In one of the many In­surance Cus­tomer Ser­vice Agent Tem­plates that I have seen, it men­tioned the job scope “…that in­volves re­solv­ing cus­tomer’s prob­lems and in­ves­ti­gat­ing the case with the cus­tomer in per­son or over the phone, and to re­view the claims sta­tus with the deal­ers as per the stan­dards of the com­pany and help the cus­tomers ….” The main aim is to re­solve the is­sues smoothly; how­ever, the cus­tomer ser­vice agents are re­quired to es­ca­late the is­sue to the next level if nec­es­sary. This is mul­ti­task­ing! As in many pro­fes­sions, mul­ti­task­ing within the man­age­ment con­text is al­ways seen as a neg­a­tive act that could bring in more dam­age to the or­gan­i­sa­tion than an ad­van­tage of com­plet­ing a cou­ple of tasks in a given time frame. In many stud­ies, the im­pact and ex­tent of dam­age caused by mul­ti­task­ing is de­ter­mined by mea­sur­ing the time lost in switch­ing tasks. It has also been proven that many work­ers were slower when they had to switch tasks than when they re­peated the same task. As tasks be­came more com­plex, the amount of time lost is more sig­nif­i­cant when work­ers switched be­tween mul­ti­ple tasks. Look­ing at it from a dif­fer­ent per­spec­tive, mul­ti­task­ing is by no means an easy feat to ac­com­plish. Once you nail it, you can be­come much more ef­fi­cient and ef­fec­tive in what­ever projects you have on the plate. Whether you are at home with house­hold chores or at work, mul­ti­task­ing mul­ti­ple projects re­quires fo­cus, at­ten­tion to de­tail and a flaw­less sched­ule that ac­com­pa­nies the flex­i­bil­ity to change what you need to do in or­der to get the job done. There are numer­ous ad­van­tages of mul­ti­task­ing, par­tic­u­larly when you do it within a work en­vi­ron­ment that works best for you. Tak­ing on sev­eral projects at once is ei­ther a bonus tal­ent that helps you out from time-to-time, or a nec­es­sary skill you need to keep a busy pace. What­ever the rea­son, it is im­por­tant to be alert and spend just the right amount of time on the tasks. Too much time on any given thing could lead you to drop­ping the ball on other tasks, whereas the lack­adaisi­cal com­ple­tion of ev­ery­thing is un­de­sir­able as well. Mul­ti­task­ing on mul­ti­ple projects means you don't have to worry about be­com­ing bored at work or with your per­sonal projects. The more va­ri­ety you have in your work, the more it will keep your in­ter­est. This par­tic­u­larly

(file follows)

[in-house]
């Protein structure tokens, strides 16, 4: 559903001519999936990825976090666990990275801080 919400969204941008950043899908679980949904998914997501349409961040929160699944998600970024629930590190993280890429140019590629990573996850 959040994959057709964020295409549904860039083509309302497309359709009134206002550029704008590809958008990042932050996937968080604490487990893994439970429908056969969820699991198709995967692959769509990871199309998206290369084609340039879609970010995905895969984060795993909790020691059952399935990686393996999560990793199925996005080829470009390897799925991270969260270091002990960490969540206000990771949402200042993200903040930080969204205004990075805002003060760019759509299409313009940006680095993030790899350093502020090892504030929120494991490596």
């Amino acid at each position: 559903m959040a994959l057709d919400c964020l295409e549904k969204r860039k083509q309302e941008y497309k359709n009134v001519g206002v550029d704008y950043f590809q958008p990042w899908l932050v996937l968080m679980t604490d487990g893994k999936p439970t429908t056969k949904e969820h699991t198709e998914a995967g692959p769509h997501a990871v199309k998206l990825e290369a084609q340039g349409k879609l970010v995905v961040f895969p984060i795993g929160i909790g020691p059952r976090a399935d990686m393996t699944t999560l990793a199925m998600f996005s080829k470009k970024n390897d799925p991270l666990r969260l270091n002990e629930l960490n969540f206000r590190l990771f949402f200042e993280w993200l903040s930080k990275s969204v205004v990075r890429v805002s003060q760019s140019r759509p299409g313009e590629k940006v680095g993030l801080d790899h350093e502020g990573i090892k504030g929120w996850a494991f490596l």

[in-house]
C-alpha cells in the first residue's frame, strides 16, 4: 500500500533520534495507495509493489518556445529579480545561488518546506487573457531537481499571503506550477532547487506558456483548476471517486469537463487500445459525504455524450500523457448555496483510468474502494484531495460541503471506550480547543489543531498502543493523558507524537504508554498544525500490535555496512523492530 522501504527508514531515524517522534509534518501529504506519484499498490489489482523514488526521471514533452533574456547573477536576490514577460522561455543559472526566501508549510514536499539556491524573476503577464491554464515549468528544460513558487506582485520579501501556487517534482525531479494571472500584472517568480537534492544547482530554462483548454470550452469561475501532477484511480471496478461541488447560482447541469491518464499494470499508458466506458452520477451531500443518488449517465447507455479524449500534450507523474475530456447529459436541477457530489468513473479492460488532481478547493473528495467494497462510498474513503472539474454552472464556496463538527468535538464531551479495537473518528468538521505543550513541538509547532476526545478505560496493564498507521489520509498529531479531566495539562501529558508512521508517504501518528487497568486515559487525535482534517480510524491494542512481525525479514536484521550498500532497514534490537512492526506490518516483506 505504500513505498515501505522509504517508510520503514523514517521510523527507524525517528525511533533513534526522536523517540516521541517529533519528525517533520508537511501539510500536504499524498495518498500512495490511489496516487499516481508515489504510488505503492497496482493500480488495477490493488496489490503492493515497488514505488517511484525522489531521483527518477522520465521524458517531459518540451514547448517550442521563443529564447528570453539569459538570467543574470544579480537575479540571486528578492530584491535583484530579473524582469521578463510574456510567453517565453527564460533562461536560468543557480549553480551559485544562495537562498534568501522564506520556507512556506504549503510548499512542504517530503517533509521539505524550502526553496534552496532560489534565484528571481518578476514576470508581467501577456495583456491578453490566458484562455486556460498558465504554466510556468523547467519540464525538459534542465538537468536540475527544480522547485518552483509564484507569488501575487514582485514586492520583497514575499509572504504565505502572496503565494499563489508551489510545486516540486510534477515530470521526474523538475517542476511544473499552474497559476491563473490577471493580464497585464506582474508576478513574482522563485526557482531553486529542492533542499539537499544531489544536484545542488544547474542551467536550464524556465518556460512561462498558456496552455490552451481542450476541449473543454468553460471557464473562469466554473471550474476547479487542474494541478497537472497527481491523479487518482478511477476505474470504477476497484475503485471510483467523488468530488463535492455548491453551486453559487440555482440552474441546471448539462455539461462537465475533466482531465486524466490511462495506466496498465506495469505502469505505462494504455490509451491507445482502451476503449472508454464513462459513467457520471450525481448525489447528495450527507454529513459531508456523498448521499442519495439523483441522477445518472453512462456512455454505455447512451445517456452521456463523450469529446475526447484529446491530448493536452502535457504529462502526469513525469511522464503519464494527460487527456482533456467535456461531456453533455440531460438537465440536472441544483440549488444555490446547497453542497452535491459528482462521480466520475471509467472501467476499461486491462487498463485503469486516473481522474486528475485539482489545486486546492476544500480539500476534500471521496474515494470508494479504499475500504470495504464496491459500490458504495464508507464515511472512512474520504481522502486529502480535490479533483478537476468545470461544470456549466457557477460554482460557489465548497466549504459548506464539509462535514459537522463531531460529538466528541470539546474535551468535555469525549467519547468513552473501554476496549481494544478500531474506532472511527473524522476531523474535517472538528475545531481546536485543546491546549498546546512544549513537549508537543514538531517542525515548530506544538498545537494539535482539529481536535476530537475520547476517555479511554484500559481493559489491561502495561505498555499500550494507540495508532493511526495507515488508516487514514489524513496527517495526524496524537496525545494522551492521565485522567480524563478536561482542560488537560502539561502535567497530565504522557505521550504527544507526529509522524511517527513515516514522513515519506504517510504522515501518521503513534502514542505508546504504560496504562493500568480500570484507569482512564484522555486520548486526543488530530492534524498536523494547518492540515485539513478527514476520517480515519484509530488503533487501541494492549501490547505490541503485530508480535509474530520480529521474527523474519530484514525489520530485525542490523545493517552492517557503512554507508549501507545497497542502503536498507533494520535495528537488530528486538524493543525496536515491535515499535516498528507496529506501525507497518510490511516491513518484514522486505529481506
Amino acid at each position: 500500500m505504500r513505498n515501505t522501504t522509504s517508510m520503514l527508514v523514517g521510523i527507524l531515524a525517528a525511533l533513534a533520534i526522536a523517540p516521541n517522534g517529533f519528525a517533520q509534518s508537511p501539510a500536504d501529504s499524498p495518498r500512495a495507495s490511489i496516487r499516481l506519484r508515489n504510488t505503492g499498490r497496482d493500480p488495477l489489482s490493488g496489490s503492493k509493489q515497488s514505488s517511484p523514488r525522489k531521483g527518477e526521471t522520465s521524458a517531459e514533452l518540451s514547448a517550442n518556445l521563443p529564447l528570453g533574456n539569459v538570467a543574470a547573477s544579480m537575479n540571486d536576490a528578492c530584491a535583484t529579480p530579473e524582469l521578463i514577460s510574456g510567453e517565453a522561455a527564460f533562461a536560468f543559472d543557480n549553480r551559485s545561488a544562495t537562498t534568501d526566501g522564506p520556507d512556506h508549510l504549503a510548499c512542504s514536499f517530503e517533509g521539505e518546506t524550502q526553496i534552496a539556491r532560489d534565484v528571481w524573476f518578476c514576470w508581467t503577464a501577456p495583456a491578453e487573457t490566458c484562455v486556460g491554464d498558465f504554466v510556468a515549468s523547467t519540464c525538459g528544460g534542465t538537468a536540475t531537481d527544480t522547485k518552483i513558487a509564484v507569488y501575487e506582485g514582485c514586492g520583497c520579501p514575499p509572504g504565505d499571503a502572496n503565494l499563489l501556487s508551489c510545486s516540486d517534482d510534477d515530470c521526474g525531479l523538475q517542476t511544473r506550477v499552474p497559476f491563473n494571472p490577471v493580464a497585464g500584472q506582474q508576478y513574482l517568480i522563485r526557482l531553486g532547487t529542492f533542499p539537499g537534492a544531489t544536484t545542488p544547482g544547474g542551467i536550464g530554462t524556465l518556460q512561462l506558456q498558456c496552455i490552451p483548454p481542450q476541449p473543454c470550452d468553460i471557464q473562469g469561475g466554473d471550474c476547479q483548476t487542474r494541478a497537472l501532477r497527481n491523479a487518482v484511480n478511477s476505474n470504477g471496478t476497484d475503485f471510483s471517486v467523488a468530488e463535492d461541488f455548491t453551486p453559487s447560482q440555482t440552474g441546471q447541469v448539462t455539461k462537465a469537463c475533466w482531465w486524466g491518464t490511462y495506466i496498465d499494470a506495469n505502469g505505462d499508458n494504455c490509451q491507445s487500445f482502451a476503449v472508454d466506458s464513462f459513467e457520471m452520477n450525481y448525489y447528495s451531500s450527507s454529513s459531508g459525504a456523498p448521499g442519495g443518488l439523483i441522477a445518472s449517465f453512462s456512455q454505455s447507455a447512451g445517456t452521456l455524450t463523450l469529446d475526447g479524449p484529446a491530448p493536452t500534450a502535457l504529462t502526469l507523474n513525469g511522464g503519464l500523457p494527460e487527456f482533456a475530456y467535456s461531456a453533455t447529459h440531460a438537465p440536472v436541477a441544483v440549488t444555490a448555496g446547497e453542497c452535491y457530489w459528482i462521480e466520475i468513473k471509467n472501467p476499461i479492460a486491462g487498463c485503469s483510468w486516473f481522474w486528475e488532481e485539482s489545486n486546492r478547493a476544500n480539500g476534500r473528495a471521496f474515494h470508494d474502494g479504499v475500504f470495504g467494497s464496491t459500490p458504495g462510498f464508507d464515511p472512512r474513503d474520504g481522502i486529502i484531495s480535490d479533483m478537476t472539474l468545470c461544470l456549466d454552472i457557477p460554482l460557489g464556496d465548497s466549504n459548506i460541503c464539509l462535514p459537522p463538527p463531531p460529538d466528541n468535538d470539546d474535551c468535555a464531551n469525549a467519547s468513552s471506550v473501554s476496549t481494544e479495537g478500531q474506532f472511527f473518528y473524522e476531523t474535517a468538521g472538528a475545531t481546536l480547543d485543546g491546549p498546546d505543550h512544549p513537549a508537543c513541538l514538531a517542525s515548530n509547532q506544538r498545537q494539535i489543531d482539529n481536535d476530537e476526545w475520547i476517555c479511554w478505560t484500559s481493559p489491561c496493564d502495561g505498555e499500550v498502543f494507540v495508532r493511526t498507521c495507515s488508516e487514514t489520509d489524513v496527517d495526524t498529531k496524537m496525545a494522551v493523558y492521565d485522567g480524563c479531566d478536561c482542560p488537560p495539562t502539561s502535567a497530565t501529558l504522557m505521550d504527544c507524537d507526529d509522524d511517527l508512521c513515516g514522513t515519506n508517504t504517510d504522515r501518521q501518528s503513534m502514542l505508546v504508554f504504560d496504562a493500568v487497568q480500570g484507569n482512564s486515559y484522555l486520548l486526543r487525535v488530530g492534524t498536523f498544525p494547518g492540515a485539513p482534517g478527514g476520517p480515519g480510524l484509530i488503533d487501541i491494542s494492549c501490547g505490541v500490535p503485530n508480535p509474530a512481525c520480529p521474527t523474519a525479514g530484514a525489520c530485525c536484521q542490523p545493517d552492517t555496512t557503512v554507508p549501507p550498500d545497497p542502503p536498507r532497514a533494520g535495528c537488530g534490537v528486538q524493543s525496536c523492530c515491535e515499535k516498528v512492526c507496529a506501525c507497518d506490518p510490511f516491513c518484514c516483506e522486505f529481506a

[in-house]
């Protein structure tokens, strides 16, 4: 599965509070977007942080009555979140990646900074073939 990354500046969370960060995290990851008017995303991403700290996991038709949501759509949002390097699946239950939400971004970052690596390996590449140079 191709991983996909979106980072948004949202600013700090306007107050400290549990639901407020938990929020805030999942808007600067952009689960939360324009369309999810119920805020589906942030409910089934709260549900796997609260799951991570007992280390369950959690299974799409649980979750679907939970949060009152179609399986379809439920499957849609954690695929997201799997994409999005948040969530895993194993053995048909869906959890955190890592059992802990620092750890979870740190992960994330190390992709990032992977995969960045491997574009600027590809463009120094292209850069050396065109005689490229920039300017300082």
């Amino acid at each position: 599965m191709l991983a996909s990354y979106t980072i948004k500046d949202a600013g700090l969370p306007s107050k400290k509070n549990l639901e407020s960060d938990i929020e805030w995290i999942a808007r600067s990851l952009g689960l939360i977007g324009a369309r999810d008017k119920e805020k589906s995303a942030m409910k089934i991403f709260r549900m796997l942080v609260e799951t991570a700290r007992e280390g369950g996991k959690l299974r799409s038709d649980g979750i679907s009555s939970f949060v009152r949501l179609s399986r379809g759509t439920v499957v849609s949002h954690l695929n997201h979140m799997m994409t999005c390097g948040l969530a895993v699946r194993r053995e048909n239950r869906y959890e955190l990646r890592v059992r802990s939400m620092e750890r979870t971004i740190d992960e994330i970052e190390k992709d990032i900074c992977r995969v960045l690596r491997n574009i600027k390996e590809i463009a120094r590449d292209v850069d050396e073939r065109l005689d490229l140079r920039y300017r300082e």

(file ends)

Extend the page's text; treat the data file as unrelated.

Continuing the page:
…mul­ti­task­ing has to be han­dled strate­gi­cally so [it] is man­aged by what is known as men­tal ex­ec­u­tive func­tions which con­trol and man­age other cog­ni­tive pro­cesses and de­ter­mine how, when and in what or­der cer­tain tasks are per­formed.